Transform fear into change!
“one of those” = waning of Public Interest in Y2K
“emergency preparedness” = differential impact on minority communities includes a downloadable prep sheet prepared by Nell Myhand after Hurricane Katrina devastated New Orleans
quote about the willing suspension of disbelief = The ethics of changing your Twitter location to Tehran
Tom Barnett, Naval War College, Year 2000 International Security Dimension Project
Charles Cameron on Y2K lessons learned: Y2KO to Y2OK in The End That Does: Art, Science and Millennial Accomplishment (quotes above via personal correspondence)
“evidence” = a new attitude?
vMemes & models of transformational change = systems in people, not types of people
(re: biopsychosocial theory)

parallel urgencies


Watching the unfolding of social protest in Iran, and still recovering from the large dose of fear I’ve just had to (try to) absorb about climate change, I’m wondering if ‘we’ – populations in the western world – are giving valence (in a group relation’s sense) to the protesters in Iran. Put another way, are ‘they’ acting out not only against the apparent fraud of Ahmadinijad’s re-election, but are they emboldened by the growing sense of urgency among educated people that humanity itself is in a period of crisis?

Valence: second definition, Merriam-Webster:
2 a: relative capacity to unite, react, or interact
2b: the degree of attractiveness … [of] … a behavioral goal

The US did not rise up in protest against the re-election of George W. Bush, even though there were also concerns. Maybe we (Americans) felt (in 2004) that there was still enough time, that we’d get by, get through… are we now hoping to vicariously savor a success by Iranians in a way that we were incapable of even attempting then? And if this movement succeeds, then what?
A political scientist I know says:

it is reasonable to be skeptical about the policy differences between the two candidates on issues that matter. But, having fair elections is important in its own right, and it seems like this could open the door to more political freedom, which can influence a variety of other outcomes…

Jen is right, of course. Fair elections are important in their own right – but we (the electorate) are not willing to fight for them in all times and all places. Why now? Why there? Why with such force? (Note: I am not questioning the actions themselves, I’m inquiring into the motivations.)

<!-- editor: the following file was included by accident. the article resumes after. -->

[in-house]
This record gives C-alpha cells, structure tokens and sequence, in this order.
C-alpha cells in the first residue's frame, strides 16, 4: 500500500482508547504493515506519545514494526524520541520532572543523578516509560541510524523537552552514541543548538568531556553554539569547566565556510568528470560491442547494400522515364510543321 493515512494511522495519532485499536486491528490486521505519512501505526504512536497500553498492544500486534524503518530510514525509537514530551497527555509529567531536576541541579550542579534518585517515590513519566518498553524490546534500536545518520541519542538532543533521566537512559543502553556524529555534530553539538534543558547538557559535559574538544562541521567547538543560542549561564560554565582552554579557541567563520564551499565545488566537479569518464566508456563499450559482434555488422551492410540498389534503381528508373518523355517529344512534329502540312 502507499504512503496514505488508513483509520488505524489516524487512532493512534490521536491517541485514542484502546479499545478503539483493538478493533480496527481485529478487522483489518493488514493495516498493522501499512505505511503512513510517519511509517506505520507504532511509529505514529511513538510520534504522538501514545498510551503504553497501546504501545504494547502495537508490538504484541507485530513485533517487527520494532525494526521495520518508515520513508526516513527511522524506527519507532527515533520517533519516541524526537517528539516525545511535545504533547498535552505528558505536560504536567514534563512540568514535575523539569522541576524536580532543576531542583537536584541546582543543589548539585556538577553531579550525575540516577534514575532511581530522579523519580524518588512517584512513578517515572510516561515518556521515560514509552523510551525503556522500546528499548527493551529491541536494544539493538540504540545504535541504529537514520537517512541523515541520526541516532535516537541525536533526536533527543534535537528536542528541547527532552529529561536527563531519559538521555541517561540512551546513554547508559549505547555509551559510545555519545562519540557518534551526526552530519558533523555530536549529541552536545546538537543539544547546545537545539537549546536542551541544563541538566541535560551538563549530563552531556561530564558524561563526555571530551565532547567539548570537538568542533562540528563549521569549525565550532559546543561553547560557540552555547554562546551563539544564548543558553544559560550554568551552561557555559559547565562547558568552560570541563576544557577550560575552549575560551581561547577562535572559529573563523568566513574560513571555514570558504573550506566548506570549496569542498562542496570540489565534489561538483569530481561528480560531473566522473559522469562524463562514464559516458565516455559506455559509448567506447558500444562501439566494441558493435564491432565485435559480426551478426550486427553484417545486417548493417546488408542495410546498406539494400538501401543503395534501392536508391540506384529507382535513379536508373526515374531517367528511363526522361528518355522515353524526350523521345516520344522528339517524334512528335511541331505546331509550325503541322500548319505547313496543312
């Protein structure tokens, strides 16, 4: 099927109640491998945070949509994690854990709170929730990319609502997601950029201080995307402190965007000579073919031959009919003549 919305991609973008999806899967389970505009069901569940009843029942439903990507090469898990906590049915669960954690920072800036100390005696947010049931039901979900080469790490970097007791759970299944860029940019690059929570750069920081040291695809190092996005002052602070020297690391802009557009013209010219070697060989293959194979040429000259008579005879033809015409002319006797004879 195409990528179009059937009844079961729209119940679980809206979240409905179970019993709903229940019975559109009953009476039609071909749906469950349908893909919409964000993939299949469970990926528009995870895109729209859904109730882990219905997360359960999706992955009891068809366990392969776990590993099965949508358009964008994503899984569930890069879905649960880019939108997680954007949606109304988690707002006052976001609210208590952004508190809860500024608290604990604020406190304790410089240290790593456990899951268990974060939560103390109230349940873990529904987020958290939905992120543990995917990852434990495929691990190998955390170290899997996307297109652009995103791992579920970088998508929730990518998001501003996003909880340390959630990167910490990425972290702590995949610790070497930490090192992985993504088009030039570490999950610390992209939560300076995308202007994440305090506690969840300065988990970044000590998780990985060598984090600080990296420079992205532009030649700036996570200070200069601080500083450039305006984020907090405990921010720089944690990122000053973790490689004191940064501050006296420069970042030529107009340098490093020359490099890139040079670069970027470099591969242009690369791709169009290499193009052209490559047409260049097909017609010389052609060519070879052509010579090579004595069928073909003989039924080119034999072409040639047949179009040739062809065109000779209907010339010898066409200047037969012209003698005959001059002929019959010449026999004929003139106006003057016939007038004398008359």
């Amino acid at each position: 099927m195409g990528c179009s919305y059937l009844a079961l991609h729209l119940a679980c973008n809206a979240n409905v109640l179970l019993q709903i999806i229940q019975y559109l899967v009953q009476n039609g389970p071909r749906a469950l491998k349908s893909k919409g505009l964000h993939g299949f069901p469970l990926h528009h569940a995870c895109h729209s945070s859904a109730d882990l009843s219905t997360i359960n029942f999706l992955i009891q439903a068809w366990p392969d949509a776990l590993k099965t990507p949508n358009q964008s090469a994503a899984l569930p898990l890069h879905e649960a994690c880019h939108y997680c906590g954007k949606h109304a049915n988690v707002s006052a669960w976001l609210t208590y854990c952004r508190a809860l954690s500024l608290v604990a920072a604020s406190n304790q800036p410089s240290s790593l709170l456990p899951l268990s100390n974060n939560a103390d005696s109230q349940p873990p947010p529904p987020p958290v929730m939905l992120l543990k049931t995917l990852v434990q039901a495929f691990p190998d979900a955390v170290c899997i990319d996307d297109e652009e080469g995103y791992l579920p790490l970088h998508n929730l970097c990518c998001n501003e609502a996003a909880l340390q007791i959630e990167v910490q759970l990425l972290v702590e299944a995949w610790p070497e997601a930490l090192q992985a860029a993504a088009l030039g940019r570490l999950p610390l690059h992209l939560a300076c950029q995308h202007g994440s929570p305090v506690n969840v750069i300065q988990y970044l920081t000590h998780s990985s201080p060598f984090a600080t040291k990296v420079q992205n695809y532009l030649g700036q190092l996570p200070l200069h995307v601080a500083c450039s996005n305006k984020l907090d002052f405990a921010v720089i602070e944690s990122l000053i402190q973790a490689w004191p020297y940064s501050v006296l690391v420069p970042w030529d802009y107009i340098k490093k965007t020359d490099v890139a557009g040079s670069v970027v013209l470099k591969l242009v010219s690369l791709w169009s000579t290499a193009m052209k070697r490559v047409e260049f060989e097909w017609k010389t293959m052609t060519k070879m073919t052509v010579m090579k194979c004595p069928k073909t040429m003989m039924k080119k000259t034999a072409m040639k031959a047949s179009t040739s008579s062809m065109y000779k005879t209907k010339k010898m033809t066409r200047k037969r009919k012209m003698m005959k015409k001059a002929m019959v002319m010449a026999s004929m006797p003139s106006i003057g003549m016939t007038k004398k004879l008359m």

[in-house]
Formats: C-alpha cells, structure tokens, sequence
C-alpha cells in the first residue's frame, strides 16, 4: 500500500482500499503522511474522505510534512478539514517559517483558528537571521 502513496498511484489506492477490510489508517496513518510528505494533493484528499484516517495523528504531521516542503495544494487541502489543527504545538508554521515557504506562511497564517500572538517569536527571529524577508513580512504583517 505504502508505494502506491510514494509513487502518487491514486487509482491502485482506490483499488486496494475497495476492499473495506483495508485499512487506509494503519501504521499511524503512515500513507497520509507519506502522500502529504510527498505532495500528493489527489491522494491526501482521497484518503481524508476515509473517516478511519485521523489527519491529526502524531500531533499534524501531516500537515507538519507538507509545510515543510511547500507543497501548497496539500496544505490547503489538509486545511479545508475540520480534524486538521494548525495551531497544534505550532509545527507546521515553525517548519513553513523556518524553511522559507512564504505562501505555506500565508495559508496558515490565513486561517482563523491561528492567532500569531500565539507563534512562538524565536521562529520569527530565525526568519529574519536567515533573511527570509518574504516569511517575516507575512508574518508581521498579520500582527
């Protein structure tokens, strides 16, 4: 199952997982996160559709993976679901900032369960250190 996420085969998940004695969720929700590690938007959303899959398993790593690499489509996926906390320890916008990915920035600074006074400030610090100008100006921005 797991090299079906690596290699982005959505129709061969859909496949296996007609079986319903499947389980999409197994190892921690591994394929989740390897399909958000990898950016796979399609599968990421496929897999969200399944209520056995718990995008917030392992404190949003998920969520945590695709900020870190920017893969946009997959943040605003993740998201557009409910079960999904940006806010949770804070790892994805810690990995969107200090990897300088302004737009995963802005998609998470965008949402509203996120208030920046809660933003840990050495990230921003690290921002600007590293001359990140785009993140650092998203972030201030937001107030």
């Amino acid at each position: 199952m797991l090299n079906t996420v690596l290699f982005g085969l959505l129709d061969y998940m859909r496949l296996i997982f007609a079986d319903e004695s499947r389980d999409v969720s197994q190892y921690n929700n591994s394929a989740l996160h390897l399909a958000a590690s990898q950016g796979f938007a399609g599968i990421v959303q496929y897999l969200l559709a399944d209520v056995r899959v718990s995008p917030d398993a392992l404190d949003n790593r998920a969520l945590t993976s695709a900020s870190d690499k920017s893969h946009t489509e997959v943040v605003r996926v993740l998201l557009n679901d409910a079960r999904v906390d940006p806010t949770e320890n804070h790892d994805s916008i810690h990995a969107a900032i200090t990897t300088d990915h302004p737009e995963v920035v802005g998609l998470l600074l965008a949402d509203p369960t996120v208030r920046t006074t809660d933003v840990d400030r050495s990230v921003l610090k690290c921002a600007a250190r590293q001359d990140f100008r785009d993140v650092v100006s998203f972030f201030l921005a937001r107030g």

What “other outcomes” might be opened up? Or, another way to phrase the crucial question: what deep needs are pushing this expansion of language-based communication? The momentum built up over the last centuries is encapsulated in an instant in this one minute video on the evolution of life by Claire L. Evans. Exerting enough force to alter the current vector is going to take an outcry from humanity several times the size of the protests in Iran.
We (all of us) must comprehend “the vector’s essential properties are just its magnitude and its direction.” And – we can’t give up! Over breakfast this morning, dismay and the sense of helplessness:

“We all know we need to act, but we don’t.”
“If we do it and China doesn’t, what’s the point?”
“We know it is serious, the politicians have to force it.”
“They ring the bell for thirty years. Ring. Then that old man dies. Ring.”

“We need to agree on the urgency.”



“Watching” coverage of social protests in Iran via The Huffington Post
“if this movement succeeds” it will be because of communication technology
“force”: definition-in-context
“deep needs” come from deep time
“expansion of language-based communication” frames this as a case* of Bakhtin’s chronotope (see Michael Holquist, forthcoming: Cronotope’s central role in
*”case” as in “case thinking” ~ see Philippe Lacour, Thinking by cases, or: How to put social sciences back the right way up
a “vector’s essential properties” is quoted from website on Elementary Vector Analysis, Harvey Mudd College.